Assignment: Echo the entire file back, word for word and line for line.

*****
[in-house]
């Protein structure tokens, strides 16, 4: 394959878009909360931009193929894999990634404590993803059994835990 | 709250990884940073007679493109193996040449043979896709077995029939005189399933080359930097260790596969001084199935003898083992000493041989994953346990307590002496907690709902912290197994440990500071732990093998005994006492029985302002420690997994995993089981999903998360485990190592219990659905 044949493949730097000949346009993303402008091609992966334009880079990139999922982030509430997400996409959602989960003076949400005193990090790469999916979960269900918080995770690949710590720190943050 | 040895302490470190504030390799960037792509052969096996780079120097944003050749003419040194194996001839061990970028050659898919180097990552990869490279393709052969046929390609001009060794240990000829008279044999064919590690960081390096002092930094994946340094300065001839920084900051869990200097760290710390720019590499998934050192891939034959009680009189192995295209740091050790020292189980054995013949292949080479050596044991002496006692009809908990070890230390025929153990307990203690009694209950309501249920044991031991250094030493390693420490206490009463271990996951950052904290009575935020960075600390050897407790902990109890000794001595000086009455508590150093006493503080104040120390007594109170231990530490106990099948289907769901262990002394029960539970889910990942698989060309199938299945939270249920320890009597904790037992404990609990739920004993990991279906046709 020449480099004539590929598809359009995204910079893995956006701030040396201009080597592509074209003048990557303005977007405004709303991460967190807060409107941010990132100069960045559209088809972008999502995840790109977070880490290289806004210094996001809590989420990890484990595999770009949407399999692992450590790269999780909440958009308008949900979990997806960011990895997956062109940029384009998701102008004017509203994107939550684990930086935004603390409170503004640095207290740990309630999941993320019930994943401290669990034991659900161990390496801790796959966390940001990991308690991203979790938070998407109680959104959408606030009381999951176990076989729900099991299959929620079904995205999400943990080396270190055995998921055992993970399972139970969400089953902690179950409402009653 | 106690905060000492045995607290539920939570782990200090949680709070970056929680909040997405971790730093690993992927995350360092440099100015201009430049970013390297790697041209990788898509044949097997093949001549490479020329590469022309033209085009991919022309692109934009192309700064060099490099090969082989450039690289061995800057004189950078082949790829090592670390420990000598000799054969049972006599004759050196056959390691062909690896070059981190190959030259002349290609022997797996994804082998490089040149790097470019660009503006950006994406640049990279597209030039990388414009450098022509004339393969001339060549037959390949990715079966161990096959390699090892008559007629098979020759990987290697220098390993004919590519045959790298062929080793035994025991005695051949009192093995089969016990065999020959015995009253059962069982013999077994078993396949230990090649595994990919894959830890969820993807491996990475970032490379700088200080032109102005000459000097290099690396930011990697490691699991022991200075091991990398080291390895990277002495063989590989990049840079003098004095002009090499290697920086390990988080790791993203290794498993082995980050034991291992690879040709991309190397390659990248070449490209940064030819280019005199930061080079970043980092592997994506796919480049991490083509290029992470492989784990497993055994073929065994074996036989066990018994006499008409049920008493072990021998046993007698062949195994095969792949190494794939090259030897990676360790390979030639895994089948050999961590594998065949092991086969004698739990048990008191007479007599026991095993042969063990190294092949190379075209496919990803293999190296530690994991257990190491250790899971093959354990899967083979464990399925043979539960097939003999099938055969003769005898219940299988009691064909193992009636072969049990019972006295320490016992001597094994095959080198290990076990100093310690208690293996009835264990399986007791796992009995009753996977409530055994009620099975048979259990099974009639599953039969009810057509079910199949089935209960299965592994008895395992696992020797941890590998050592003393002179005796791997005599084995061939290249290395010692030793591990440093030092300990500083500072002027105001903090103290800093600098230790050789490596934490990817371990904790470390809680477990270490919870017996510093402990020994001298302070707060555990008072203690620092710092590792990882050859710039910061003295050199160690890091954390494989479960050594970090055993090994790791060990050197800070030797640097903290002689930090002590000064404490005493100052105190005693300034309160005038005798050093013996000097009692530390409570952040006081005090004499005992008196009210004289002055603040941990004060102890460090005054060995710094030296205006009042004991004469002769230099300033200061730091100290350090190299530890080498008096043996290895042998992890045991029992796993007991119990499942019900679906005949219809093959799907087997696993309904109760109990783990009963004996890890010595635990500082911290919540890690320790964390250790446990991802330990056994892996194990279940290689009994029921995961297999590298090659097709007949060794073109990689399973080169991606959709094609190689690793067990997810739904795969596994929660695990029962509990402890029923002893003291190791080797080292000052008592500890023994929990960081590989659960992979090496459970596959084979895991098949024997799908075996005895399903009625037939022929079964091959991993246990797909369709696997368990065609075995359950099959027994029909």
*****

[in-house]
């Protein structure tokens, strides 16, 4: 394959878009909360931009193929894999990634404590993803059994835990 | 709250990884940073007679493109193996040449043979896709077995029939005189399933080359930097260790596969001084199935003898083992000493041989994953346990307590002496907690709902912290197994440990500071732990093998005994006492029985302002420690997994995993089981999903998360485990190592219990659905 044949493949730097000949346009993303402008091609992966334009880079990139999922982030509430997400996409959602989960003076949400005193990090790469999916979960269900918080995770690949710590720190943050 | 040895302490470190504030390799960037792509052969096996780079120097944003050749003419040194194996001839061990970028050659898919180097990552990869490279393709052969046929390609001009060794240990000829008279044999064919590690960081390096002092930094994946340094300065001839920084900051869990200097760290710390720019590499998934050192891939034959009680009189192995295209740091050790020292189980054995013949292949080479050596044991002496006692009809908990070890230390025929153990307990203690009694209950309501249920044991031991250094030493390693420490206490009463271990996951950052904290009575935020960075600390050897407790902990109890000794001595000086009455508590150093006493503080104040120390007594109170231990530490106990099948289907769901262990002394029960539970889910990942698989060309199938299945939270249920320890009597904790037992404990609990739920004993990991279906046709 020449480099004539590929598809359009995204910079893995956006701030040396201009080597592509074209003048990557303005977007405004709303991460967190807060409107941010990132100069960045559209088809972008999502995840790109977070880490290289806004210094996001809590989420990890484990595999770009949407399999692992450590790269999780909440958009308008949900979990997806960011990895997956062109940029384009998701102008004017509203994107939550684990930086935004603390409170503004640095207290740990309630999941993320019930994943401290669990034991659900161990390496801790796959966390940001990991308690991203979790938070998407109680959104959408606030009381999951176990076989729900099991299959929620079904995205999400943990080396270190055995998921055992993970399972139970969400089953902690179950409402009653 | 106690905060000492045995607290539920939570782990200090949680709070970056929680909040997405971790730093690993992927995350360092440099100015201009430049970013390297790697041209990788898509044949097997093949001549490479020329590469022309033209085009991919022309692109934009192309700064060099490099090969082989450039690289061995800057004189950078082949790829090592670390420990000598000799054969049972006599004759050196056959390691062909690896070059981190190959030259002349290609022997797996994804082998490089040149790097470019660009503006950006994406640049990279597209030039990388414009450098022509004339393969001339060549037959390949990715079966161990096959390699090892008559007629098979020759990987290697220098390993004919590519045959790298062929080793035994025991005695051949009192093995089969016990065999020959015995009253059962069982013999077994078993396949230990090649595994990919894959830890969820993807491996990475970032490379700088200080032109102005000459000097290099690396930011990697490691699991022991200075091991990398080291390895990277002495063989590989990049840079003098004095002009090499290697920086390990988080790791993203290794498993082995980050034991291992690879040709991309190397390659990248070449490209940064030819280019005199930061080079970043980092592997994506796919480049991490083509290029992470492989784990497993055994073929065994074996036989066990018994006499008409049920008493072990021998046993007698062949195994095969792949190494794939090259030897990676360790390979030639895994089948050999961590594998065949092991086969004698739990048990008191007479007599026991095993042969063990190294092949190379075209496919990803293999190296530690994991257990190491250790899971093959354990899967083979464990399925043979539960097939003999099938055969003769005898219940299988009691064909193992009636072969049990019972006295320490016992001597094994095959080198290990076990100093310690208690293996009835264990399986007791796992009995009753996977409530055994009620099975048979259990099974009639599953039969009810057509079910199949089935209960299965592994008895395992696992020797941890590998050592003393002179005796791997005599084995061939290249290395010692030793591990440093030092300990500083500072002027105001903090103290800093600098230790050789490596934490990817371990904790470390809680477990270490919870017996510093402990020994001298302070707060555990008072203690620092710092590792990882050859710039910061003295050199160690890091954390494989479960050594970090055993090994790791060990050197800070030797640097903290002689930090002590000064404490005493100052105190005693300034309160005038005798050093013996000097009692530390409570952040006081005090004499005992008196009210004289002055603040941990004060102890460090005054060995710094030296205006009042004991004469002769230099300033200061730091100290350090190299530890080498008096043996290895042998992890045991029992796993007991119990499942019900679906005949219809093959799907087997696993309904109760109990783990009963004996890890010595635990500082911290919540890690320790964390250790446990991802330990056994892996194990279940290689009994029921995961297999590298090659097709007949060794073109990689399973080169991606959709094609190689690793067990997810739904795969596994929660695990029962509990402890029923002893003291190791080797080292000052008592500890023994929990960081590989659960992979090496459970596959084979895991098949024997799908075996005895399903009625037939022929079964091959991993246990797909369709696997368990065609075995359950099959027994029909």